Yair Ache

Nationalist whining and a torrent of words turn a fascinating biography into a long, confusing and boring book.

"Yair, Roman Biografi" ("Yair, A Biographical Novel") by Moshe Shamir, Zemora-Bitan, 551 pages, NIS 97

Avraham Stern was a Jewish terrorist - admired by many and still admired today. He was the leader of the pre-state underground organization Lohamei Herut Israel (Lehi) that also murdered citizens in the name of the Zionist struggle for national independence. Stern's world view embraced certain elements of Mussolini-style fascism, and at a certain point, he tried to enter into an alliance with Hitler's Germany. But the Nazis, who hated him even more than he hated them, spurned him in favor of the Mufti of Jerusalem, Hajj Amin al- Husseini.

Stern has a fascinating biography, and Moshe Shamir is the perfect person to write it: Like Stern, he left the socialist Hashomer Hatzair movement to join up with the nationalist far right. Midway through the book is a sentence that opens a window into the soul of Avraham Stern, and perhaps also the souls of terrorists operating in the Palestinian camp: "An underground produces crazies, but also vice versa: crazies produce undergrounds." Here is a statement that could sustain an entire biography. Shamir squanders the opportunity.

"Yair," as Stern was known to his friends, is Shamir's Siegried, his Wagnerian hero. His admiration for Yair knows no bounds. There are times when Shamir and Yair appear to be one and the same. This book might have benefited from a wash and cut at the hands of a good stylist. In its current form, it is too long and too confused. The end product is simply boring. An abridged version in Arabic could prove very inspiring to members of Iz a Din al-Kassam, the military wing of Hamas.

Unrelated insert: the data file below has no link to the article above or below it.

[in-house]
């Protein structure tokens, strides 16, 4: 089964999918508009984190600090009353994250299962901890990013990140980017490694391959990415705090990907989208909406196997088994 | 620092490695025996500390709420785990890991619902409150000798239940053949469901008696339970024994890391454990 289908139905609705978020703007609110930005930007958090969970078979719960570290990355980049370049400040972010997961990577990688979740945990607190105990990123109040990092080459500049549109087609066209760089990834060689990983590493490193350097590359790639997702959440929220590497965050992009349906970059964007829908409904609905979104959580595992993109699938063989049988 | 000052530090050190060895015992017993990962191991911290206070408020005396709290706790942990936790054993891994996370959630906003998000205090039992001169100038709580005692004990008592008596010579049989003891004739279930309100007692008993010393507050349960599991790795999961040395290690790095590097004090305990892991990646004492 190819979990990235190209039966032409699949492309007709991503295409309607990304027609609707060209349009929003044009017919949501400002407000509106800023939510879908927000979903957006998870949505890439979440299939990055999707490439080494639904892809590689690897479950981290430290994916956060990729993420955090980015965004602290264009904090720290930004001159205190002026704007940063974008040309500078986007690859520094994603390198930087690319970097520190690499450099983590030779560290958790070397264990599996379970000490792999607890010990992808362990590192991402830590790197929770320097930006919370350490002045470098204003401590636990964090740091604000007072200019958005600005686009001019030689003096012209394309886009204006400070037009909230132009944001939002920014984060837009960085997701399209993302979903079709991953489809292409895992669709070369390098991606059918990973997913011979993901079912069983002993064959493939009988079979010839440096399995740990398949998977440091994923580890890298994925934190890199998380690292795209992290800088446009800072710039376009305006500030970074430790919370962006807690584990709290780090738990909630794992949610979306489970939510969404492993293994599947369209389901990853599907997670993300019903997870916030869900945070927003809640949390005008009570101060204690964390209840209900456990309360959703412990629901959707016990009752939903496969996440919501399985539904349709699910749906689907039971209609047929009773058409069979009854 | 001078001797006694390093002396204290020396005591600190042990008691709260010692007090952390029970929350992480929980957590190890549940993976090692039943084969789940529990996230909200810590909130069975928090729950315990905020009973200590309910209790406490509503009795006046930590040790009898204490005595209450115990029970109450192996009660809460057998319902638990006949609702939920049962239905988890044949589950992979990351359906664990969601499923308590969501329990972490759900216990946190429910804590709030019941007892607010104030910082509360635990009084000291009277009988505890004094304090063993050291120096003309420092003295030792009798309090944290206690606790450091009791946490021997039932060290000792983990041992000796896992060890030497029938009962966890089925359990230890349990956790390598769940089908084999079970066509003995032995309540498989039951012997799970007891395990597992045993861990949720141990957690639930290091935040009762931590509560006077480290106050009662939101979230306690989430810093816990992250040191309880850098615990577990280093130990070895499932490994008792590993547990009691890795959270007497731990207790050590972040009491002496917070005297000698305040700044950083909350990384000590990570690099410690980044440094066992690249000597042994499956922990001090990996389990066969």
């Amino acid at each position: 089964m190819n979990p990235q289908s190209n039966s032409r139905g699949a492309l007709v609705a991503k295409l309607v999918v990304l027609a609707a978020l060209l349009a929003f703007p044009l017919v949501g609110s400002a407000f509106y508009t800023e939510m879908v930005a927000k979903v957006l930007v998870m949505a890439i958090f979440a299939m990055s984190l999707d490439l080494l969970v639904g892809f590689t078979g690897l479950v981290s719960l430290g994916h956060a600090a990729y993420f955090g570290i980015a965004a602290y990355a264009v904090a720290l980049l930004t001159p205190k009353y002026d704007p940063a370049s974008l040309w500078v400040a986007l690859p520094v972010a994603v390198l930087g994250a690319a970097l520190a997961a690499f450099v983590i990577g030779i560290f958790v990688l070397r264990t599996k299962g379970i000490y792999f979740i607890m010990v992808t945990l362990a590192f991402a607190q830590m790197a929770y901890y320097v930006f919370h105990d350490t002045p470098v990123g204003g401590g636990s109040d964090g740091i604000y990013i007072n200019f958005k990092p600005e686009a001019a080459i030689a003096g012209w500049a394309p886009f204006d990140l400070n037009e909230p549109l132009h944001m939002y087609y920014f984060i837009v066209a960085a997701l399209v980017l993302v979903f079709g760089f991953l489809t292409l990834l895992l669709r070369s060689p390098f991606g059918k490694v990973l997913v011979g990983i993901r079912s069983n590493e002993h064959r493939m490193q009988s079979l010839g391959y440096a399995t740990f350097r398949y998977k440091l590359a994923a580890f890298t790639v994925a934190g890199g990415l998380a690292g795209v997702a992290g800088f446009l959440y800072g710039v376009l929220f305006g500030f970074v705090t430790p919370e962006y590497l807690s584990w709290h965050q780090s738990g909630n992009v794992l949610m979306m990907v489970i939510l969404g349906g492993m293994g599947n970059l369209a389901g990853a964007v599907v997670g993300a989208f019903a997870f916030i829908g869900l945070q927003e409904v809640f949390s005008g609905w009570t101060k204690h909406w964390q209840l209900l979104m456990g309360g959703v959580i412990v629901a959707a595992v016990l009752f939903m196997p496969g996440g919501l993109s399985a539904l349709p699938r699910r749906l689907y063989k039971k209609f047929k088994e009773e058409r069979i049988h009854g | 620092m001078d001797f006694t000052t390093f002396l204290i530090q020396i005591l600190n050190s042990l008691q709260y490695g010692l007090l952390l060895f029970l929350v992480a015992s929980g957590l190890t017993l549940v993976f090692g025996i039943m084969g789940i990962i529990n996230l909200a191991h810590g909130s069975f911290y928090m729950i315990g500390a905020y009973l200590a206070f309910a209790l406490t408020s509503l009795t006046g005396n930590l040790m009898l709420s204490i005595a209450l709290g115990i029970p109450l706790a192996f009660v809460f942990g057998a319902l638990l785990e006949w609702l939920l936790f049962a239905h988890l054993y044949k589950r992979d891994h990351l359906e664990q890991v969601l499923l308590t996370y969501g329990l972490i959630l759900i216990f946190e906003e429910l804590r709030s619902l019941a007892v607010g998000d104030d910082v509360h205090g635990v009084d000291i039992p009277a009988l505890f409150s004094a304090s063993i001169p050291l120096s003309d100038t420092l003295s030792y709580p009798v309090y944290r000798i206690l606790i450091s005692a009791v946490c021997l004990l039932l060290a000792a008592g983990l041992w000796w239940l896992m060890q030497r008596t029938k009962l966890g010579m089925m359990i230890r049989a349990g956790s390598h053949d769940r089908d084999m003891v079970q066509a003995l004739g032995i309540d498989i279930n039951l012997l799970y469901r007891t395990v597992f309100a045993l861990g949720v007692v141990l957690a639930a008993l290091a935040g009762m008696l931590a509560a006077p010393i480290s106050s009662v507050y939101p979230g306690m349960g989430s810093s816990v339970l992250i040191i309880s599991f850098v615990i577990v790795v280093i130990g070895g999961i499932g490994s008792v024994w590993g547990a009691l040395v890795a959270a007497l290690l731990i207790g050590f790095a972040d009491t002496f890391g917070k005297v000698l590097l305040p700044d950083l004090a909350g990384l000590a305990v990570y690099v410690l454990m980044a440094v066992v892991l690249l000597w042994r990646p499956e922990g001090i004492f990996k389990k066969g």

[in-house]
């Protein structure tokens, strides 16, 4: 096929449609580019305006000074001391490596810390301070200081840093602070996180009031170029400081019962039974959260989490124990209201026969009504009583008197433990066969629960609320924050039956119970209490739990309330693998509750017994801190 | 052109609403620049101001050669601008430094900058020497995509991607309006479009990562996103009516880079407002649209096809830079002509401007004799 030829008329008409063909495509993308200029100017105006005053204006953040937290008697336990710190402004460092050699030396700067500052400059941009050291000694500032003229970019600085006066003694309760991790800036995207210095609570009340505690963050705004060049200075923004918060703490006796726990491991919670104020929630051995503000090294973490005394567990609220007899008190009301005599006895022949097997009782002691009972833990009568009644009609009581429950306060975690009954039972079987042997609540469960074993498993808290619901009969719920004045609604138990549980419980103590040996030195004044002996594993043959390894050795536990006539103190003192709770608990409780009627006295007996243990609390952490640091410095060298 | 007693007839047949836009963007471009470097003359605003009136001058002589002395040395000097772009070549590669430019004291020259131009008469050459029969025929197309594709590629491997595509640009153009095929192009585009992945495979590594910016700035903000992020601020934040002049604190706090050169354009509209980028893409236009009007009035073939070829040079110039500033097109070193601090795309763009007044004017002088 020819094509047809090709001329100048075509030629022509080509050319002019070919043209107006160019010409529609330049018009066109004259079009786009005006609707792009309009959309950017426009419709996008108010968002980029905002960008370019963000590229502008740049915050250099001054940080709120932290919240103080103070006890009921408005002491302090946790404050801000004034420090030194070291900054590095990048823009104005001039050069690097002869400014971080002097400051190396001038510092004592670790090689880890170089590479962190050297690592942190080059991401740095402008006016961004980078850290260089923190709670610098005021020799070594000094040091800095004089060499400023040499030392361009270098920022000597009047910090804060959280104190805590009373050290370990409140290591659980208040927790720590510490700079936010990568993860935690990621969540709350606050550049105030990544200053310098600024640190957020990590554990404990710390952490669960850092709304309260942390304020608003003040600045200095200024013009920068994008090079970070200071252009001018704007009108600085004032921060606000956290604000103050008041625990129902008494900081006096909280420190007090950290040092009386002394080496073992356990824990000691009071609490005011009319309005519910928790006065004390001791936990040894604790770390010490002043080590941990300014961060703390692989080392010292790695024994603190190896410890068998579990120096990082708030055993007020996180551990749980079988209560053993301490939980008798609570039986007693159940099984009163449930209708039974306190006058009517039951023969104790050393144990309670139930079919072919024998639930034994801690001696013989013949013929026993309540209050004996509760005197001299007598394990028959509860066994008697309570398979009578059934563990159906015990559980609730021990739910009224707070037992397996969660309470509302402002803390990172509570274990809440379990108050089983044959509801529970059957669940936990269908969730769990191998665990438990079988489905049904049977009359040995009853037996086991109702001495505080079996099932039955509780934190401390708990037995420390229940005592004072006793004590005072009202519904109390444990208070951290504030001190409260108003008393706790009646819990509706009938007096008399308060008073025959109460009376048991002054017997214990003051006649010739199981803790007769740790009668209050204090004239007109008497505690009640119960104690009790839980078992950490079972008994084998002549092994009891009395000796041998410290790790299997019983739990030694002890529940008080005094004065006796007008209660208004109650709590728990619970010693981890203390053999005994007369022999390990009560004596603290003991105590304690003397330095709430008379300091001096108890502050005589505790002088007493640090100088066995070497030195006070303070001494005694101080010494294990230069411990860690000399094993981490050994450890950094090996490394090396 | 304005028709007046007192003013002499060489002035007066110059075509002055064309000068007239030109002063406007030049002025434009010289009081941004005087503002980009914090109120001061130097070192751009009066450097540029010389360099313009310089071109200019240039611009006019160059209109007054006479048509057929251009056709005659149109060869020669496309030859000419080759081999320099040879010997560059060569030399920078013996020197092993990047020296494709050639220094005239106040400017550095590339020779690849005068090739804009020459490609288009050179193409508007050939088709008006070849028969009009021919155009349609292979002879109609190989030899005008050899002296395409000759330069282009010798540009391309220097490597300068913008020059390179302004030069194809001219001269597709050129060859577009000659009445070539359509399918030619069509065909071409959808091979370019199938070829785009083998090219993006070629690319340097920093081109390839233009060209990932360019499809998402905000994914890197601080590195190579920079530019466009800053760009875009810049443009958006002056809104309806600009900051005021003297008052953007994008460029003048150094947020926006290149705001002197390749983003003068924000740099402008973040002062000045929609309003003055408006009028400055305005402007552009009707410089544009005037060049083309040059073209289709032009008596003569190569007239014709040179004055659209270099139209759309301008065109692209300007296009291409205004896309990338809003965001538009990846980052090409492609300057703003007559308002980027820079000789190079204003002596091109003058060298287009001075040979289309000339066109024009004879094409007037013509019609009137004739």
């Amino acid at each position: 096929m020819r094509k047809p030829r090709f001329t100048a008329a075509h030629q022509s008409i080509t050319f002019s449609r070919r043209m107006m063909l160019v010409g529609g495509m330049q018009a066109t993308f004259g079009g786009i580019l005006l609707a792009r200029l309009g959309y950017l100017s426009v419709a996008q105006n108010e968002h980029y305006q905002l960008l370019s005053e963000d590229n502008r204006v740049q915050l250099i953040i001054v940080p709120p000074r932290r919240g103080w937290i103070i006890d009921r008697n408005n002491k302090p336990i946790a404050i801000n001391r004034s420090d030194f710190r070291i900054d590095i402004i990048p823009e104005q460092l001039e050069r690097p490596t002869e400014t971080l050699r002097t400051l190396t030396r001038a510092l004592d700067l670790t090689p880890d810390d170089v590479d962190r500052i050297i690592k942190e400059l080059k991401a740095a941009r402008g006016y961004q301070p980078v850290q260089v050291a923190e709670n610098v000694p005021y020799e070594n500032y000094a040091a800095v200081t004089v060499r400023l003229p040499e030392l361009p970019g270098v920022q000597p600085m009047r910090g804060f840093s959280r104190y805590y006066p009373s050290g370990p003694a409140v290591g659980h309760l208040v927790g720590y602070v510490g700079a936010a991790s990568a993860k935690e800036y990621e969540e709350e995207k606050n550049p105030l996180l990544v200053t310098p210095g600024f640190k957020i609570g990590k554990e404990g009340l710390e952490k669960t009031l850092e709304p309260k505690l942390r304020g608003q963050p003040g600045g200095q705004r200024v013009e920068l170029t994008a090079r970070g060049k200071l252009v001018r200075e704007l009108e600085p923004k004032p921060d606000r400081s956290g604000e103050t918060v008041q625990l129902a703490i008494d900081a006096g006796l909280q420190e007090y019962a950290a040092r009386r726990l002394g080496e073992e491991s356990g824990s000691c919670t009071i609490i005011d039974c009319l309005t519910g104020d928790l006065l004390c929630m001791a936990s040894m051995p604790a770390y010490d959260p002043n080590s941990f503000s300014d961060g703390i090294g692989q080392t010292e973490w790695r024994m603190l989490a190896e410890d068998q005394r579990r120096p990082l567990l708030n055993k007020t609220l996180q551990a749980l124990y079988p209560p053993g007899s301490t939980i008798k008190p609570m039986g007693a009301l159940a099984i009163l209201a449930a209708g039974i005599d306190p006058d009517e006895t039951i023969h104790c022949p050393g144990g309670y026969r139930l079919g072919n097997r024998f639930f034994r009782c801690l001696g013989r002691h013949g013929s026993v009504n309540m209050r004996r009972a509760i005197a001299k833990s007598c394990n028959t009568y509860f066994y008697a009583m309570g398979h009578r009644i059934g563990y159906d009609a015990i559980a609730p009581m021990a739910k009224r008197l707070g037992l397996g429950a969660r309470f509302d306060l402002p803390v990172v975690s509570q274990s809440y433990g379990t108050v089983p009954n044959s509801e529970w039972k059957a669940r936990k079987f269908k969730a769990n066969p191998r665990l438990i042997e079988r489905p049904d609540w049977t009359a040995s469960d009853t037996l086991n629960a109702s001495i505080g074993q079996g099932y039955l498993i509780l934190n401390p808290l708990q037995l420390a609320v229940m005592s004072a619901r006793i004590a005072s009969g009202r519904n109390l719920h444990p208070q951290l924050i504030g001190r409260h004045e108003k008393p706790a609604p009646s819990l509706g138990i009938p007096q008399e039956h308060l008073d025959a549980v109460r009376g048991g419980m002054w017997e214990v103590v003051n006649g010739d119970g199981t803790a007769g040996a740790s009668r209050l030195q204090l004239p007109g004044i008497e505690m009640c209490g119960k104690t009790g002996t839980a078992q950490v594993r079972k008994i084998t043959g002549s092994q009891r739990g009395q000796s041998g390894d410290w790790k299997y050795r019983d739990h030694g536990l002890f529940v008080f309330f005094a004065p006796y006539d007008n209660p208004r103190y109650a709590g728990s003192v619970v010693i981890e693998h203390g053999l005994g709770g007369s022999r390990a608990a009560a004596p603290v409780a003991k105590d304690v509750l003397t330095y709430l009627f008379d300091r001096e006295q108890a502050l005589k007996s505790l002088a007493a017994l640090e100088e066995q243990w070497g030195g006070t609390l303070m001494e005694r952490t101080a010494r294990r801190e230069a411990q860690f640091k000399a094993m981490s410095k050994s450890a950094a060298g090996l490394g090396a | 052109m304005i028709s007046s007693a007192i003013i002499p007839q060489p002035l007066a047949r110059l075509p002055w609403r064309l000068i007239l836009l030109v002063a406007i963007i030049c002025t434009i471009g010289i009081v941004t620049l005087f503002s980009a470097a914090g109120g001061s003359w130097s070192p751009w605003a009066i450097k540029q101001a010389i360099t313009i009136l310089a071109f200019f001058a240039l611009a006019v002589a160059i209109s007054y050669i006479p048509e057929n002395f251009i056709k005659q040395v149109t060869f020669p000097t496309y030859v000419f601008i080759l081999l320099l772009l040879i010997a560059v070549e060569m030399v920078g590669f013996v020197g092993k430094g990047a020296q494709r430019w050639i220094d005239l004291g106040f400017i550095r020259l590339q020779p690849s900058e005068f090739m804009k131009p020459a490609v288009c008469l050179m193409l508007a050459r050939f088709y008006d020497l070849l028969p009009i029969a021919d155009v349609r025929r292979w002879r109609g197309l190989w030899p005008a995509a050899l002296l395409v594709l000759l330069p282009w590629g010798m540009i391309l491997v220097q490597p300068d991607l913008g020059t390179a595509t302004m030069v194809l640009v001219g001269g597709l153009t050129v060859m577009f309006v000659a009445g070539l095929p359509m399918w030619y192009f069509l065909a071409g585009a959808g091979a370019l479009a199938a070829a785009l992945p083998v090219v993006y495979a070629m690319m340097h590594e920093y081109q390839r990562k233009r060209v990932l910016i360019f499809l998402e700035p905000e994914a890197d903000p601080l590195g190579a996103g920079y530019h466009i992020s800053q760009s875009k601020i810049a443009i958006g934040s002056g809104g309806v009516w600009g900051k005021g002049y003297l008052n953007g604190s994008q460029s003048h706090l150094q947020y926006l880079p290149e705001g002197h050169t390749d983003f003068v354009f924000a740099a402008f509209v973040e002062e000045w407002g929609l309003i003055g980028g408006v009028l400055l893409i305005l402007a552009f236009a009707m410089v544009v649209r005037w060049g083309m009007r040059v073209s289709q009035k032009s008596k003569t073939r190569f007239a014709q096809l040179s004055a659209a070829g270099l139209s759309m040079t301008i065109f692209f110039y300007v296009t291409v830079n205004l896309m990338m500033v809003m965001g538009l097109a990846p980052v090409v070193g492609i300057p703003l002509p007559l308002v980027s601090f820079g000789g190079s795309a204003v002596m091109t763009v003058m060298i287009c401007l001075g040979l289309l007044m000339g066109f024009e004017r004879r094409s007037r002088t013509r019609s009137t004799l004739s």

Stern was born in Poland. His father was a dentist and his mother, a midwife. He was the elder of two sons. As a boy, his nickname was "Mama," but Shamir, for some reason, calls him by his code name, "Yair," almost as soon as the book begins. This is no coincidence. Shamir is not writing about a flesh and blood Stern; he is writing about the myth, Yair. He describes him at the age of seven as if he were one of the great thinkers of the Jewish people. Like Elik, the quintessential Palmachnik from the War of Independence, who was "born from the sea," Yair was born from Zionist poetry and music. His was not an ordinary childhood. It was the childhood of an immortal.

Stern was seven years old when World War I broke out - old enough to absorb the shock waves of the Bolshevik revolution in Russia. In the early 1920s, he spent some time in the company of one of his uncles, a man with high connections in the Communist government. They lived in a fancy suite of rooms in a St. Petersburg hotel confiscated for the use of the proletariat. Stern was sent to the Pioneers in preparation for joining the youth movement of the Communist party - a fascinating chapter in his life, and a fascinating chapter in Shamir's book. It is also a well-written chapter, apart from the annoying tendency to present the boy as if he were an active participant in the cultural discourse of his time. As a 13-year-old, he presumably did some other things apart from discussing the works of Pushkin. Here, Shamir adopts the line that Stern himself liked to push: "I was considered an adult and lived like an adult from the age of 13." His studies at the Gymnasia in Jerusalem are portrayed not as the life of a high school student but the life of a university student with nothing on his mind but the deliverance of his people.

It was the 1920s, "and Jerusalem had a governor, a wicked English governor," writes Shamir, clinging to the shopworn narrative about the villainy of the British in Palestine and employing a pseudo-biblical Hebrew style that is both irritating and uncalled-for. In so doing, the role of the Labor movement in the history of Zionism is downplayed to the point of nonexistence, and the desire for revenge is set on a pedestal as if it were one of the Ten Commandments. Together with his hero, Shamir pays homage to the notion that self-realization can only be achieved by fusing with the national collective. Ironically, Stern and his gang borrow an Arab term for this: sokhba, friendship. Shamir is not unaware of the homoerotic features in this brotherhood of men, but a veiled hint here and there is all he dares.

Even after 500 pages, it is not clear what makes Stern choose life as the leader of the pack over life with his wife and child. Shamir accepts without question what Stern writes in one of his poems: "Our dream is to die for our people." But why? Shamir never tells us, as if it were obvious.